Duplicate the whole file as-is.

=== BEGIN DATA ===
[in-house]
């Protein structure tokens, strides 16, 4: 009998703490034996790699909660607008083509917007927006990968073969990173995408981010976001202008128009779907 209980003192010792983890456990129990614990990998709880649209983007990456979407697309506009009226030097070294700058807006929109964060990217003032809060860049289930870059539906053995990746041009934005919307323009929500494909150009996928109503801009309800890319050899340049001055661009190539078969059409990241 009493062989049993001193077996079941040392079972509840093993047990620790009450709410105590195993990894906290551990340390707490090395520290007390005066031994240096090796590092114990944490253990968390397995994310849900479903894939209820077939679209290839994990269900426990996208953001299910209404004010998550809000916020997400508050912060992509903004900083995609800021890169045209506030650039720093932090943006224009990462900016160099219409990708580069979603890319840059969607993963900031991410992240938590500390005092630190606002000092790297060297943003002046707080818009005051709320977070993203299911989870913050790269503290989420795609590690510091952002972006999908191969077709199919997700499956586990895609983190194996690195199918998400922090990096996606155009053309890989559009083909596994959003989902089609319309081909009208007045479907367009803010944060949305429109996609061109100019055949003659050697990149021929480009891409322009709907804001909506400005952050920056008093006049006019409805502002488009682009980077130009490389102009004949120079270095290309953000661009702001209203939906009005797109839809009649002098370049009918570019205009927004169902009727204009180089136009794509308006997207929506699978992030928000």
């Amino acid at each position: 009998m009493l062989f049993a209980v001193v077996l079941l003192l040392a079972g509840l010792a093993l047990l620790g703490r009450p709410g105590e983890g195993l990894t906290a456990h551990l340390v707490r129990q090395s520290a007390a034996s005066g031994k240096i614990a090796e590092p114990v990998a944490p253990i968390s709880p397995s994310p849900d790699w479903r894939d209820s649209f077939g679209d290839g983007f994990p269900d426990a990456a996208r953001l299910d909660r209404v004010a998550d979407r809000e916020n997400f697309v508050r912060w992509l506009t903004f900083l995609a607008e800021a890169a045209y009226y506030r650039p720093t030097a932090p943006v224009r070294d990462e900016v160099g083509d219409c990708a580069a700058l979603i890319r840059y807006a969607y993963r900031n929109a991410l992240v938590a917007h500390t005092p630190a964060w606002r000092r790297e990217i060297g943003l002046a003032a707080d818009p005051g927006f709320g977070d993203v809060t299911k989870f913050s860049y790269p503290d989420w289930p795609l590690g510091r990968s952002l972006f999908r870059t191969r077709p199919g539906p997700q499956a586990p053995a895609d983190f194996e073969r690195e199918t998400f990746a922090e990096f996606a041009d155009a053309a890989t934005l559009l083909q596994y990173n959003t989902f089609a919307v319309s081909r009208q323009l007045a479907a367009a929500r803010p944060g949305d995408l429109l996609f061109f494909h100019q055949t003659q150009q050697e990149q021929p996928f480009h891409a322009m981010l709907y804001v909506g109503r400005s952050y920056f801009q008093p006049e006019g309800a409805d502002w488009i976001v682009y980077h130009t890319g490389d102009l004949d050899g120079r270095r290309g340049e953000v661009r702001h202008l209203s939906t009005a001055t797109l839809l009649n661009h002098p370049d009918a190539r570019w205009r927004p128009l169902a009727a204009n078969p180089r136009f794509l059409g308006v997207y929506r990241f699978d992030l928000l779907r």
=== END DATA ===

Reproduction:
[in-house]
């Protein structure tokens, strides 16, 4: 009998703490034996790699909660607008083509917007927006990968073969990173995408981010976001202008128009779907 209980003192010792983890456990129990614990990998709880649209983007990456979407697309506009009226030097070294700058807006929109964060990217003032809060860049289930870059539906053995990746041009934005919307323009929500494909150009996928109503801009309800890319050899340049001055661009190539078969059409990241 009493062989049993001193077996079941040392079972509840093993047990620790009450709410105590195993990894906290551990340390707490090395520290007390005066031994240096090796590092114990944490253990968390397995994310849900479903894939209820077939679209290839994990269900426990996208953001299910209404004010998550809000916020997400508050912060992509903004900083995609800021890169045209506030650039720093932090943006224009990462900016160099219409990708580069979603890319840059969607993963900031991410992240938590500390005092630190606002000092790297060297943003002046707080818009005051709320977070993203299911989870913050790269503290989420795609590690510091952002972006999908191969077709199919997700499956586990895609983190194996690195199918998400922090990096996606155009053309890989559009083909596994959003989902089609319309081909009208007045479907367009803010944060949305429109996609061109100019055949003659050697990149021929480009891409322009709907804001909506400005952050920056008093006049006019409805502002488009682009980077130009490389102009004949120079270095290309953000661009702001209203939906009005797109839809009649002098370049009918570019205009927004169902009727204009180089136009794509308006997207929506699978992030928000």
């Amino acid at each position: 009998m009493l062989f049993a209980v001193v077996l079941l003192l040392a079972g509840l010792a093993l047990l620790g703490r009450p709410g105590e983890g195993l990894t906290a456990h551990l340390v707490r129990q090395s520290a007390a034996s005066g031994k240096i614990a090796e590092p114990v990998a944490p253990i968390s709880p397995s994310p849900d790699w479903r894939d209820s649209f077939g679209d290839g983007f994990p269900d426990a990456a996208r953001l299910d909660r209404v004010a998550d979407r809000e916020n997400f697309v508050r912060w992509l506009t903004f900083l995609a607008e800021a890169a045209y009226y506030r650039p720093t030097a932090p943006v224009r070294d990462e900016v160099g083509d219409c990708a580069a700058l979603i890319r840059y807006a969607y993963r900031n929109a991410l992240v938590a917007h500390t005092p630190a964060w606002r000092r790297e990217i060297g943003l002046a003032a707080d818009p005051g927006f709320g977070d993203v809060t299911k989870f913050s860049y790269p503290d989420w289930p795609l590690g510091r990968s952002l972006f999908r870059t191969r077709p199919g539906p997700q499956a586990p053995a895609d983190f194996e073969r690195e199918t998400f990746a922090e990096f996606a041009d155009a053309a890989t934005l559009l083909q596994y990173n959003t989902f089609a919307v319309s081909r009208q323009l007045a479907a367009a929500r803010p944060g949305d995408l429109l996609f061109f494909h100019q055949t003659q150009q050697e990149q021929p996928f480009h891409a322009m981010l709907y804001v909506g109503r400005s952050y920056f801009q008093p006049e006019g309800a409805d502002w488009i976001v682009y980077h130009t890319g490389d102009l004949d050899g120079r270095r290309g340049e953000v661009r702001h202008l209203s939906t009005a001055t797109l839809l009649n661009h002098p370049d009918a190539r570019w205009r927004p128009l169902a009727a204009n078969p180089r136009f794509l059409g308006v997207y929506r990241f699978d992030l928000l779907r």